The Thomas Bayes Centre at the University of Edinburgh
Find out why global giant Intel chose a Scottish partner, the University of Edinburgh, for its innovative data science project.
The University of Edinburgh has always been at the centre of data science. Thanks to a partnership with Intel through the Alan Turing Institute (ATI), it's helping to develop algorithms that will influence the future of computing and data analytics.
The ATI is the UK’s national centre for data science, based at the British Library. The institute was founded in 2015 as a joint venture by the universities of Cambridge, Edinburgh, Oxford, University College London, Warwick and the UK Engineering and Physical Sciences Research Council.
The University of Edinburgh is working with the ATI to achieve the next set of data science breakthroughs and have them deployed in to the wider world.
The Intel/University of Edinburgh partnership
Experts from both parties are working together on a research programme focused on high-performance computing and data analytics, alongside an ethical research stream. Ethics are important in this sector, where using personal data poses significant ethical challenges.
Initial work identified common technical challenges in the technology sector, used research to better understand and interpret these challenges, then focused on developing solutions.
In addition, Intel has a dedicated advanced computing hardware architecture team at the university, so that new algorithms developed will feed into the design of Intel’s future generations of microprocessors.
Why the University of Edinburgh?
Intel was attracted to the ATI because it offers a ‘one-stop-shop’ for data science. Also, the University of Edinburgh has a 30-year track record of pioneering novel computer architectures. It's home to the biggest informatics department in the UK, giving the company access to skilled data science researchers and students. It also hosts ‘ARCHER’, the UK’s primary academic research supercomputer. The multi-disciplinary nature of the University of Edinburgh, particularly the range of research expertise, was important for Intel. They were also drawn to the university’s international reach and relationships.
For Intel, Edinburgh was the ideal location to create a hub of expertise that would allow them to engage with the wider data science community.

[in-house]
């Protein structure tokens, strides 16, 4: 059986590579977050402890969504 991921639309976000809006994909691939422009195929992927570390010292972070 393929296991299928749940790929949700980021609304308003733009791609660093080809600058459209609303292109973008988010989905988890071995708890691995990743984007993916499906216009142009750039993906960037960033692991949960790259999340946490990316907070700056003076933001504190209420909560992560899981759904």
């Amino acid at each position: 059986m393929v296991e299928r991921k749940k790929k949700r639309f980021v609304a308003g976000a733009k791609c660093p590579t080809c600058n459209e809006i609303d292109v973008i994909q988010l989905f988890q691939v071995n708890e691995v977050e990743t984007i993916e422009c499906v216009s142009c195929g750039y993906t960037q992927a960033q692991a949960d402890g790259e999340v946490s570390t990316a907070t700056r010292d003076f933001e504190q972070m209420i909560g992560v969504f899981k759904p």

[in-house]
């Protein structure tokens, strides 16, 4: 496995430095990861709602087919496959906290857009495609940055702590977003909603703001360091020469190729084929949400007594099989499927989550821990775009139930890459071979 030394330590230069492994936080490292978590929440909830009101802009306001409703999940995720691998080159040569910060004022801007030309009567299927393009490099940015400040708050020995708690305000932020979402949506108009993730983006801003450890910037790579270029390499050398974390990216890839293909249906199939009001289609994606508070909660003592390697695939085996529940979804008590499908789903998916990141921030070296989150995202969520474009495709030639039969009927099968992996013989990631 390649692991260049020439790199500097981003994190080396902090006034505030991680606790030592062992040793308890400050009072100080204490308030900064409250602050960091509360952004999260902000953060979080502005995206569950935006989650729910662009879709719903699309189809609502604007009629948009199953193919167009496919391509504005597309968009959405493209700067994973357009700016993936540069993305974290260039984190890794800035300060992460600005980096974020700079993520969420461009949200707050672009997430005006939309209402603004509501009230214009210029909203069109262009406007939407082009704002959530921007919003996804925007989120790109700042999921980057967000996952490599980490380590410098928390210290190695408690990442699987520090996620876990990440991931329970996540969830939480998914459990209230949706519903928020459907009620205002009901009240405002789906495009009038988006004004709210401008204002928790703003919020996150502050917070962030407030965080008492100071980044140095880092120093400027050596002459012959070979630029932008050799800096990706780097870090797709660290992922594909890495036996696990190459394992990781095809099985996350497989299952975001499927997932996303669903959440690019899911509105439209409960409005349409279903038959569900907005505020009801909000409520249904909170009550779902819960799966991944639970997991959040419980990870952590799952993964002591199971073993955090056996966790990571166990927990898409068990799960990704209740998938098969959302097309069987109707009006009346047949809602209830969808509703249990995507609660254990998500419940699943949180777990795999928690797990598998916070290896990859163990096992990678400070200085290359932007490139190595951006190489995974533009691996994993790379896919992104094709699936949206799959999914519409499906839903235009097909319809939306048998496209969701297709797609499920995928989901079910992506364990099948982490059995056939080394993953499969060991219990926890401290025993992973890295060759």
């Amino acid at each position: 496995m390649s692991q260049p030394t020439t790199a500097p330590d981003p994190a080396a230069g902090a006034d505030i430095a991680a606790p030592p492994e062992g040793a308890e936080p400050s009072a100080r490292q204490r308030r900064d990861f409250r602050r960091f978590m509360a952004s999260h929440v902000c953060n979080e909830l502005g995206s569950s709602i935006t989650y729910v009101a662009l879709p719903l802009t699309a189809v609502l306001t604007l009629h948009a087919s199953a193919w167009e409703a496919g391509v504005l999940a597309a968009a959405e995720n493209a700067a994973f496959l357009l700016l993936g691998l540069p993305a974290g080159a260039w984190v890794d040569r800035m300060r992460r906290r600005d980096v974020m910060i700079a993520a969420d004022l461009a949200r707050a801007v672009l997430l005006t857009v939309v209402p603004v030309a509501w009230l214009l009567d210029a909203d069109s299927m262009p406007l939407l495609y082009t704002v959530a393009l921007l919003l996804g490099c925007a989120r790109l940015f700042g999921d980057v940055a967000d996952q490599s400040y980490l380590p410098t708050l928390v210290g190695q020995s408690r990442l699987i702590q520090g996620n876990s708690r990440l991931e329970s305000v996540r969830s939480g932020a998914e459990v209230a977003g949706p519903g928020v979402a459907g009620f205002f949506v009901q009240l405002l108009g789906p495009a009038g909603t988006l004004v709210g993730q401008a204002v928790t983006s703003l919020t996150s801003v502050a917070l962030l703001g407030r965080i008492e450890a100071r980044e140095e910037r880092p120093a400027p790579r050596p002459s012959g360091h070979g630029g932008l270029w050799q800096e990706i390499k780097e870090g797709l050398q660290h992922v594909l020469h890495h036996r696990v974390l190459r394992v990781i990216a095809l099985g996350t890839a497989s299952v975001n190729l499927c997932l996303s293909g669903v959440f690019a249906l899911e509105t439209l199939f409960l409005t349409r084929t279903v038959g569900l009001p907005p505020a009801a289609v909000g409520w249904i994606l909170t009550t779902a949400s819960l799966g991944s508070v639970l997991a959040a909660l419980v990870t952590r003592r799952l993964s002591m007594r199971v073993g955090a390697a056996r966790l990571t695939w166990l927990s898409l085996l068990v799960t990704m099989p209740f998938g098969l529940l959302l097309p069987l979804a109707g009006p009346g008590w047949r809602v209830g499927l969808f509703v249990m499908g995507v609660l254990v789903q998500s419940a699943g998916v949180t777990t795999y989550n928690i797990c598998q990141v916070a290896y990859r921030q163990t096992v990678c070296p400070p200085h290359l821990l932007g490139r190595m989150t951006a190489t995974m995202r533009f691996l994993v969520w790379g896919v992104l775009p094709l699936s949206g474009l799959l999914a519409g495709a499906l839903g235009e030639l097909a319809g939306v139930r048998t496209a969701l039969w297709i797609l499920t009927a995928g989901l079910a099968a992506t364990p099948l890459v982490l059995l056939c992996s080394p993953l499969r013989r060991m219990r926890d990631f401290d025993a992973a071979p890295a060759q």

“The University of Edinburgh is an attractive partner for Intel due to the international excellence in its research capabilities, its staff and strong connections with other institutions such as ATI. Efficient software engineering of big data algorithms on new microprocessor architectures will increasingly determine the competitiveness of data-intensive businesses across the globe. Intel’s Exascale Architecture Team in Edinburgh is part of the intellectual foundation on which future success will be built,” said Rod O’Shea, Intel Europe, Middle East and Africa sales and marketing director.
This project with the ATI is the latest development in what has been a long collaborative relationship between the university’s academics and Intel’s hardware designers.
The University of Edinburgh is part of a wider Scottish innovation pooling network focused on data science called the Scottish Informatics and Computer Science Alliance (SICSA). This is a collaboration of Scottish universities that provides a large pool of experienced graduates for companies such as Intel to tap into.
The university has also built the new Thomas Bayes Centre, a building to house the ATI activity as well as Scotland’s Data Lab. It's named in honour of an Edinburgh graduate who was responsible for the research that underpins data science. This facility will house up to 600 data science professionals.
What's next for the ATI and University of Edinburgh?
Edinburgh’s participation in the ATI is being led by Richard Kenway, Vice Principal and Professor in the School of Physics and Astronomy. He is confident that the university’s collaboration with Intel will attract other companies wanting high performance data analytics.
“When major tech companies locate their R&D staff at the University of Edinburgh, they benefit from each other as well as our academic staff,” he said.
"Companies such as Intel are finding that working with a multi-disciplinary, industry-focused university, which has one of the best informatics universities in the world, based in one of the best cities in the world, provides the breadth of expertise needed to compete in the new data-driven era."
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